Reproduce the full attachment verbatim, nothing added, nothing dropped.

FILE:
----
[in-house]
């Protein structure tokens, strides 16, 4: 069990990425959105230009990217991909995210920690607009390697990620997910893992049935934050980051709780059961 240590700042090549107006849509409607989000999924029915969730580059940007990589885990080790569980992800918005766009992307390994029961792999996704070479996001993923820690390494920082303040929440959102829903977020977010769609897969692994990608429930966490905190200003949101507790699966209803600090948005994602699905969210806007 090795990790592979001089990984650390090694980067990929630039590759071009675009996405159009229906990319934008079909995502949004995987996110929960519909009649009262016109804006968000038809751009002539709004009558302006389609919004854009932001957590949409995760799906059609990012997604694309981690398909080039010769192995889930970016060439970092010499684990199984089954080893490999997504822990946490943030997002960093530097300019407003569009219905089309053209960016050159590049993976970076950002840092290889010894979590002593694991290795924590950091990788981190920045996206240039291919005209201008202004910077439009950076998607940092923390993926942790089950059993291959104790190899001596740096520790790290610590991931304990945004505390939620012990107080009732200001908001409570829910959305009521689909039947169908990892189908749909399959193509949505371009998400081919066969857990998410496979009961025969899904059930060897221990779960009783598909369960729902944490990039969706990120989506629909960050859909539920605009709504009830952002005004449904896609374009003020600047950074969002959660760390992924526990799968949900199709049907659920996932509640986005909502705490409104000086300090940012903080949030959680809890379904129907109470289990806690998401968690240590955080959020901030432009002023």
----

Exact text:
[in-house]
């Protein structure tokens, strides 16, 4: 069990990425959105230009990217991909995210920690607009390697990620997910893992049935934050980051709780059961 240590700042090549107006849509409607989000999924029915969730580059940007990589885990080790569980992800918005766009992307390994029961792999996704070479996001993923820690390494920082303040929440959102829903977020977010769609897969692994990608429930966490905190200003949101507790699966209803600090948005994602699905969210806007 090795990790592979001089990984650390090694980067990929630039590759071009675009996405159009229906990319934008079909995502949004995987996110929960519909009649009262016109804006968000038809751009002539709004009558302006389609919004854009932001957590949409995760799906059609990012997604694309981690398909080039010769192995889930970016060439970092010499684990199984089954080893490999997504822990946490943030997002960093530097300019407003569009219905089309053209960016050159590049993976970076950002840092290889010894979590002593694991290795924590950091990788981190920045996206240039291919005209201008202004910077439009950076998607940092923390993926942790089950059993291959104790190899001596740096520790790290610590991931304990945004505390939620012990107080009732200001908001409570829910959305009521689909039947169908990892189908749909399959193509949505371009998400081919066969857990998410496979009961025969899904059930060897221990779960009783598909369960729902944490990039969706990120989506629909960050859909539920605009709504009830952002005004449904896609374009003020600047950074969002959660760390992924526990799968949900199709049907659920996932509640986005909502705490409104000086300090940012903080949030959680809890379904129907109470289990806690998401968690240590955080959020901030432009002023």